Academic journal article Bulletin of the World Health Organization

Modern Treatment of Haemophilia

Academic journal article Bulletin of the World Health Organization

Modern Treatment of Haemophilia

Article excerpt

Primary prophylaxis in haemophilia

care

Although many persons with haemophilia who received blood products over the period 1979-84 have died of acquired immunodeficiency syndrome (AIDS), many are still alive but have human immunodeficiency virus (HIV) infection and declining cellular immunity, with or without AIDS-defining illness. Many of these individuals are also positive for hepatitis C virus (HCV) antibodies. There is no cure for either of these bloodbome viral illinesses; finding more effective modes of treatment therefore remains a necessity.

Fortunately, with only a few exceptions, there have been no reports of new cases of HIV infection resulting from transfusion of blood or clotting factor concentrates for several years. Thus more attention can be focused on other problems and questions caused by haemophilia, e.g., the advantages and disadvantages of prophylaxis in the prevention of joint disease, the choice of an expanding array of products, what can be done to prevent or eradicate inhibitors, prospects for a cure via gene therapy, and how persons with haemophilia who live in developing countries can best be managed with the available resources.

Rationale and experience to date

What is the role of primary prophylaxis in haemophilia care? In Sweden, the prevention of joint and musculoskeletal disease in severe haemophiliacs has been accomplished by starting prophylaxis early in life (age, 1-2 years), with dosages and dosage intervals aimed at keeping factor (F) VIII or F IX trough levels >1%. The rationale behind this approach is that persons with trough levels >1% F VIII or F IX have far fewer bleeding episodes and a much milder clinical course than those with severe haemophilia (trough levels < 1% F VIII or F IX).

While several groups of investigators have reported small series of patients utilizing various prophylactic regimens, the most comprehensive study to date was carried out in Malmo, Sweden; Nilson et al. have published 25-years' experience with prophylaxis involving 60 patients with severe haemophilia A and B(1). Over the 25-year study period the prophylaxis has been intensified by starting it at an earlier age and by increasing the dosage of F VIII or F IX. As a result, the most recent subset of 15 boys (now aged 4-12 years), who began prophylaxis at 1-2 years of age, have experienced no episodes of joint bleeding and have excellent orthopaedic and radiological joint scores (all zero)(1).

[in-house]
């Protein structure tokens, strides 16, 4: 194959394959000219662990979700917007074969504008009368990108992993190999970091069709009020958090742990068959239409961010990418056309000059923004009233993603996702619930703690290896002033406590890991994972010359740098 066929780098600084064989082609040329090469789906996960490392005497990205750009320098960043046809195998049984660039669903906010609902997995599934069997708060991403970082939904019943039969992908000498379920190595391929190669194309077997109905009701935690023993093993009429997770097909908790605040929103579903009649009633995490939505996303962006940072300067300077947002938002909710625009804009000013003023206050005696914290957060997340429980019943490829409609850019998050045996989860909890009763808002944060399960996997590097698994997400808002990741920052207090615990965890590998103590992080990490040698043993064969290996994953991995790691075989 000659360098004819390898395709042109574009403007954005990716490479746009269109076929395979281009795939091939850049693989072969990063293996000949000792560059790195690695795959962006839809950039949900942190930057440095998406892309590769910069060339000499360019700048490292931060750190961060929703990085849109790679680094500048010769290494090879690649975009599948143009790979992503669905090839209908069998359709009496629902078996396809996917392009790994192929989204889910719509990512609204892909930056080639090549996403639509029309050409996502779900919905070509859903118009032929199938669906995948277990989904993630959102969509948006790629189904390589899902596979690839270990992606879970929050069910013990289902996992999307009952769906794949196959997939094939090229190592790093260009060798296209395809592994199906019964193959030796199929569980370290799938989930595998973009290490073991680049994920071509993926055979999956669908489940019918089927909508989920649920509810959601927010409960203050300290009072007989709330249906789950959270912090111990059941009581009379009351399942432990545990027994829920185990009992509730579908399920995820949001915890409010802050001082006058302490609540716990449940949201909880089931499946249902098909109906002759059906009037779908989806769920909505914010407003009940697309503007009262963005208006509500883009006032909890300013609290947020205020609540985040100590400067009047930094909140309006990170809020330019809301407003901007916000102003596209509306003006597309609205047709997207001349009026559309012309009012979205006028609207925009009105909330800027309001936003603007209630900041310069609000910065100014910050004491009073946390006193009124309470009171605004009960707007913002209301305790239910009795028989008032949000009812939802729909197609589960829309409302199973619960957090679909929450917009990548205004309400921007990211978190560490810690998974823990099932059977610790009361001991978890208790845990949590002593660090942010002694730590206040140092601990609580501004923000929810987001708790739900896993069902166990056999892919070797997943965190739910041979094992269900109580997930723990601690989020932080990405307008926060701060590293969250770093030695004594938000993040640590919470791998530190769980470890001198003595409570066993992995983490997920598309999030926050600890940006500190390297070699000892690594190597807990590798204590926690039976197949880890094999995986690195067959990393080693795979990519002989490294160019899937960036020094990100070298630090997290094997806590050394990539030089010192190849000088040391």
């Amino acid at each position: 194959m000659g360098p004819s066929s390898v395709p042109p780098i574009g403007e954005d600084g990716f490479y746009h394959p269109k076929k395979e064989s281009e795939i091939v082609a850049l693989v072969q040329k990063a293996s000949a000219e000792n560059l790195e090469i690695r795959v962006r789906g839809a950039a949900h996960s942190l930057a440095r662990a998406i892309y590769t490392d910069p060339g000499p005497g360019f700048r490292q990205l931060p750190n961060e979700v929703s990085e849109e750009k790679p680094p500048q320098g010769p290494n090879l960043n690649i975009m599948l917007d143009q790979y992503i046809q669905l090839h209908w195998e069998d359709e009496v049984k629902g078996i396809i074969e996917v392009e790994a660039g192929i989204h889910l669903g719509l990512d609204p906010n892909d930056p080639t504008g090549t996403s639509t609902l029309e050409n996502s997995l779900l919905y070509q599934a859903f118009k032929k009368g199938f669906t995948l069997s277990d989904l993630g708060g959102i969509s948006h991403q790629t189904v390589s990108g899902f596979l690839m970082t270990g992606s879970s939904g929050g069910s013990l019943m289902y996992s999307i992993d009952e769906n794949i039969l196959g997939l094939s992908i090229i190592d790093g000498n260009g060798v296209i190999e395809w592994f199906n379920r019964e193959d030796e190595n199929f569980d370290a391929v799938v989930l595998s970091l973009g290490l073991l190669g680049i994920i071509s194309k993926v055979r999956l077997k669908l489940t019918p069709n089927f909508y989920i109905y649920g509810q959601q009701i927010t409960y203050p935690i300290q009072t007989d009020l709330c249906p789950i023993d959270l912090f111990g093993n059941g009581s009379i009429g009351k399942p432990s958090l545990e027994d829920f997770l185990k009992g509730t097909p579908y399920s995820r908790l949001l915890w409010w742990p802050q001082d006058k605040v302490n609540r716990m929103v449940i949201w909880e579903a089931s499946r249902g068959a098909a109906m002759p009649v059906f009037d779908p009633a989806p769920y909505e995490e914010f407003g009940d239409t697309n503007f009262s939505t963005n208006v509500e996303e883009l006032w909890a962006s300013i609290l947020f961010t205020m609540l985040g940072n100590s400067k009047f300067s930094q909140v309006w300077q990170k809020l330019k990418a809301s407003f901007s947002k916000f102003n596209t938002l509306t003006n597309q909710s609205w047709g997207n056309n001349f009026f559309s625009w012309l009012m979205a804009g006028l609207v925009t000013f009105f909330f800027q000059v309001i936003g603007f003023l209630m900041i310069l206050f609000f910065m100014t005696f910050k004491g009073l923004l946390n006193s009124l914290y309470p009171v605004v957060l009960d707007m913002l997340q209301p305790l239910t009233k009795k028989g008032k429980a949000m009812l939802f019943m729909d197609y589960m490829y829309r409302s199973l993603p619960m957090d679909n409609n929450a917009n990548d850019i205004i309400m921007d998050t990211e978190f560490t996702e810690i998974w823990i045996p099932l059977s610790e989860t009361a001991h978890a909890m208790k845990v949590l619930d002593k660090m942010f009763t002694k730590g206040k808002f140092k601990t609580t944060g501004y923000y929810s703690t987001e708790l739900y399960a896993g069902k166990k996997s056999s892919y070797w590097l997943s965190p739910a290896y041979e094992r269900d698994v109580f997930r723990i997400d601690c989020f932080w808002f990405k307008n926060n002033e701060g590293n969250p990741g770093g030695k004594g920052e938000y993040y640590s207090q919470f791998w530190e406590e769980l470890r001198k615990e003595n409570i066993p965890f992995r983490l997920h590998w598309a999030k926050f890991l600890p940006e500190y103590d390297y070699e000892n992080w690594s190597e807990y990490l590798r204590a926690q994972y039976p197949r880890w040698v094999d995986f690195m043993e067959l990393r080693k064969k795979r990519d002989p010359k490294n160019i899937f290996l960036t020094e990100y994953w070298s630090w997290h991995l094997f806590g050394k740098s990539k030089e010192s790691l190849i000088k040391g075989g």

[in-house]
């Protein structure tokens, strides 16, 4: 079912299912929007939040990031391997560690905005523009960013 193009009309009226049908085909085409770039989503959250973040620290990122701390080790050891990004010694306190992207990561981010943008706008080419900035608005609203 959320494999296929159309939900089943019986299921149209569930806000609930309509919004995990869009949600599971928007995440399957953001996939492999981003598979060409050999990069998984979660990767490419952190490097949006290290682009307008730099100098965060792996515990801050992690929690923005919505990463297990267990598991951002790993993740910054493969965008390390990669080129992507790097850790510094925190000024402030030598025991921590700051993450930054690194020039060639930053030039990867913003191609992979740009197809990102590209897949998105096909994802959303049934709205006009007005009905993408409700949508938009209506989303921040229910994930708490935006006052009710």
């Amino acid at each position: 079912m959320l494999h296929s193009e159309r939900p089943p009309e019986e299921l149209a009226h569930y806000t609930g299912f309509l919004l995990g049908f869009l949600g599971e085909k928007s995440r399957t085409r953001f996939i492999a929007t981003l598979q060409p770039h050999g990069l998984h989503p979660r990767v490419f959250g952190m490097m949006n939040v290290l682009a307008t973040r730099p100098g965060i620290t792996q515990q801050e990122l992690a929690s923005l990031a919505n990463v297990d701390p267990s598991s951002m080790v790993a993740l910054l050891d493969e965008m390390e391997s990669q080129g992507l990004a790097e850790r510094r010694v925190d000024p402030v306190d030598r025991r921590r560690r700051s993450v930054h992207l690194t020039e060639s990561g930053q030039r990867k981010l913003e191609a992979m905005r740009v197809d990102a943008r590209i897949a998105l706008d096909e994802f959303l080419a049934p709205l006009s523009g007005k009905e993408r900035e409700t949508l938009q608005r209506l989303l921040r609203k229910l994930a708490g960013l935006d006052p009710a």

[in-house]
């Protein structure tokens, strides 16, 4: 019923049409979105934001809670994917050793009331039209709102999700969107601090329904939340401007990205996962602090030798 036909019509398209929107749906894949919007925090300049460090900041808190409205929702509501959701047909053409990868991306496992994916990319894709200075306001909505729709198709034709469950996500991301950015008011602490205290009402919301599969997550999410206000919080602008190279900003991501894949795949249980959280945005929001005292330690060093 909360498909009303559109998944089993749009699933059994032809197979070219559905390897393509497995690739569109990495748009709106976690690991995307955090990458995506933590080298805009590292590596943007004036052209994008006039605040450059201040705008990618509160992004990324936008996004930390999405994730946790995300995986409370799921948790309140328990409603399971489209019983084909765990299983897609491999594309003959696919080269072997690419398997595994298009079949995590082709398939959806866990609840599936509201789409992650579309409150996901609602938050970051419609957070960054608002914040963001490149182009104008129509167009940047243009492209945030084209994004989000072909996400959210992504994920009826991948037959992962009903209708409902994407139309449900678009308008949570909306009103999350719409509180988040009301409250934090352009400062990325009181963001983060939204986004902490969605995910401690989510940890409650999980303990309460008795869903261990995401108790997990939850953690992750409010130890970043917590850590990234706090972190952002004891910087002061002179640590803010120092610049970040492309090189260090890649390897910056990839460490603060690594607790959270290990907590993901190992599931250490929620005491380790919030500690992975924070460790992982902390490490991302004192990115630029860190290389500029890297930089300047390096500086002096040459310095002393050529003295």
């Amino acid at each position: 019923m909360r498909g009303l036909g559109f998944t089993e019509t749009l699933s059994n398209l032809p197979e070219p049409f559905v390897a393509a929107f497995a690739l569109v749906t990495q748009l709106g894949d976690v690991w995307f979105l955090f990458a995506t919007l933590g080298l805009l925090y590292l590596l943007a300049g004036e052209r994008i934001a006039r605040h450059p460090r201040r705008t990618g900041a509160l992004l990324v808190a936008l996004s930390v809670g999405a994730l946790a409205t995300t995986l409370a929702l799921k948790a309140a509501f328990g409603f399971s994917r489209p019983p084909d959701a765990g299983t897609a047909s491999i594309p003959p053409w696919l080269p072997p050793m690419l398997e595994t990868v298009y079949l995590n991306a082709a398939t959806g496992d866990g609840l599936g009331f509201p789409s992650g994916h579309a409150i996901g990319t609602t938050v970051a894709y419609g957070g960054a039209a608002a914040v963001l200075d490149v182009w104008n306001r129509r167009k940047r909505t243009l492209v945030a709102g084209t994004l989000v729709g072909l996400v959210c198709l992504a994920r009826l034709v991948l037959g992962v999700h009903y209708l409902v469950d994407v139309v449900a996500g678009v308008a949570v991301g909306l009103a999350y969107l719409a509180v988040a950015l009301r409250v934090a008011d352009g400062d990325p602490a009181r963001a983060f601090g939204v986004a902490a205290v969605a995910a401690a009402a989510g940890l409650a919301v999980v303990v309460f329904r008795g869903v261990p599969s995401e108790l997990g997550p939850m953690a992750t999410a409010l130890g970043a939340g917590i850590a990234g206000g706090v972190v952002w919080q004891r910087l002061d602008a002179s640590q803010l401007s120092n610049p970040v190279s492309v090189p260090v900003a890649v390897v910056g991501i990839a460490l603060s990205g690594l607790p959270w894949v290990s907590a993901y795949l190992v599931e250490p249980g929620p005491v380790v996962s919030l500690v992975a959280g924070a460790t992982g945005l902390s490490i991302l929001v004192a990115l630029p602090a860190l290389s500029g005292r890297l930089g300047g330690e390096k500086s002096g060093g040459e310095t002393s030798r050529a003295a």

The situation in the USA and Canada

After an in-depth review of the Swedish experience with primary prophylaxis, in early 1994 the National Hemophilia Foundation's Medical and Scientific Advisory Council (MASAC) recommended that in the USA primary prophylaxis be considered optimal therapy for persons with severe haemophilia (F VIII or F IX levels <1%), beginning at an early age(1-2) years). MASAC also recommended that a mechanism be developed to evaluate periodically joint status, to document any complications, and to record all costs associated with each child's prophylaxis. A further recommendation was that the risks versus the benefits and all possible problems associated with prophylaxis be discussed with each family, including venous access problems and complications that could result from indwelling central venous catheters(2).

Also, based mainly on the excellent results in Sweden, the Canadian Hemophilia Society recommended in May 1993 that prophylactic treatment be offered to all young children with severe haemophilia.

Cost versus benefits

Although there has been concern that primary prophylaxis may be considerably more costly than episodic ("on demand") treatment, this is not necessarily the case. For example, Carlsson et al. investigated the use of individual pharmacokinetics as an aid to determining the optimal dosage of F VIII for each patient, with emphasis on the impact of different dosage regimens on cost. …

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